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Swiss bid for 2026 Winter Olympics derailed after voters refuse to approve financial support

Swiss voters killed off their country’s chances of hosting the 2026 Winter Olympics on Sunday after refusing to approve financial support for the bid in a poll.

Some 54 per cent of voters in the southern canton of Valais rejected granting 100 million Swiss francs ($101.5-million) towards the event, according to provisional results from the Valais government.

The decision spells the end of the Swiss bid to host the Games, which were to be centred on the city of Sion, after the campaign team threw in the towel.

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“This is the end of the project to bring the Winter Olympics to Sion in 2026,” said campaign spokesman Alexander Waefler.

“We couldn’t convince a majority of voters that this was a reasonable and sustainable project. In the end it’s all about the money and people were concerned it would become too expensive.”

The Swiss campaign will be formally wound up in the coming days after a review, he said.

Residents of a number of towns and cities have in recent years balked at the cost and disruption associated with hosting Olympic Games.

Switzerland’s exit leaves Canada’s Calgary, Austria’s Graz, Stockholm, Turkey’s Erzurum, Japan’s Sapporo and an Italian bid involving Cortina d’Ampezzo, Milan and Turin, as the remaining candidate venues.

The International Olympic Committee will invite candidates to bid formally at a session in October, with the host city to be selected in September 2019 Under Switzerland’s system of direct democracy, voters in Valais were asked to approve of the funding, which would be used for security and to build permanent sporting infrastructure.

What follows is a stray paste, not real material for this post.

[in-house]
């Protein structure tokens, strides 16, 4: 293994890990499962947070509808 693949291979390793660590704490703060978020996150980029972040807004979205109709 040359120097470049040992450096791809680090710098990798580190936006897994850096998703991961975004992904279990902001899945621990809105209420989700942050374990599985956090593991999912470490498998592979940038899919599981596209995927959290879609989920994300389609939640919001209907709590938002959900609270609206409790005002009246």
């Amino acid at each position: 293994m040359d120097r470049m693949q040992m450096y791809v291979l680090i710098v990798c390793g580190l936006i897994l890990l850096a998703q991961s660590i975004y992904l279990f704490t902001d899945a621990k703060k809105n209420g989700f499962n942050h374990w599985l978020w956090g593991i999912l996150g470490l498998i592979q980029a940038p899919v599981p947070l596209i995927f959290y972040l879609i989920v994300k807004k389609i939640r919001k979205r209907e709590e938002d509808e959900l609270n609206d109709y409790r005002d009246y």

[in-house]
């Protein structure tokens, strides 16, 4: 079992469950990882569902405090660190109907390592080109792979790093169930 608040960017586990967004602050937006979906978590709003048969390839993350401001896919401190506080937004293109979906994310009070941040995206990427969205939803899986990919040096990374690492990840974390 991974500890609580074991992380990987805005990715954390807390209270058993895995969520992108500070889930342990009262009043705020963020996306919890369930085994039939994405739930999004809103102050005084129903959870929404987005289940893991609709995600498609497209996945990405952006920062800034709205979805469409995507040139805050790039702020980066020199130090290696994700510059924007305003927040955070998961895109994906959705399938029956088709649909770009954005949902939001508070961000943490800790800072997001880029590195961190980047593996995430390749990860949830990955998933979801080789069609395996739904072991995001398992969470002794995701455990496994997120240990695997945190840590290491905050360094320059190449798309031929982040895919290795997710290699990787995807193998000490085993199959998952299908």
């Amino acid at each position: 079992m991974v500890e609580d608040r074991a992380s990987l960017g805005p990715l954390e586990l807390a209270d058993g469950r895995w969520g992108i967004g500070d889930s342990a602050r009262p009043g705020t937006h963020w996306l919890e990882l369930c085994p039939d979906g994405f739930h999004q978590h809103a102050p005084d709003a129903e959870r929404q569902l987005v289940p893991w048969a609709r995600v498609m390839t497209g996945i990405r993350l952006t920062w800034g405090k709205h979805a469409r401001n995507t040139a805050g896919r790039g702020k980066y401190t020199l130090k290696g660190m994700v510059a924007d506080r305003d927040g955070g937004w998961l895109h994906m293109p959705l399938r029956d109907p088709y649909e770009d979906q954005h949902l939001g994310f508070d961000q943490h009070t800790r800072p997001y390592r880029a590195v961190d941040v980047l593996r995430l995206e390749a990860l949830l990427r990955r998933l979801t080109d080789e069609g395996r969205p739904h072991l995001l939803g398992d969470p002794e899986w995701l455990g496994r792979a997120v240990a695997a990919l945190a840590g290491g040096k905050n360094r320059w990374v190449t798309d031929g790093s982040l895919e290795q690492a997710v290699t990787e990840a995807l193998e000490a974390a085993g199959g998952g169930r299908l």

The Valais government had supported the bid, saying hosting the games would boost the region’s profile and could contribute about 2 billion Swiss francs to the local and national economy.

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The final budget for the Games would be around 2.4 billion francs, with the Swiss government contributing almost 1 billion francs to that figure, pending parliamentary approval.

However, opponents had raised fears that the Games would go over budget and that the money would be better spent on roads, hospitals and social services.

The IOC, which is based in Switzerland, has overhauled the bidding process for Games after a sharp slump in interest from potential hosts in recent years, reducing costs for bid cities and cutting the campaign time in half.

The IOC said it was disappointed with the result, adding that its reforms had not been taken into consideration by voters concerned about high hosting costs.

“The impact of these reforms is clearly illustrated by the case of the last edition of the Olympic Winter Games, Pyeongchang 2018, for which a multimillion-dollar surplus was announced,” the Lausanne-based organization said.

“According to the PyeongChang 2018 Organising Committee, this was only possible thanks to the reforms of Olympic Agenda 2020 and close co-operation with the IOC.”

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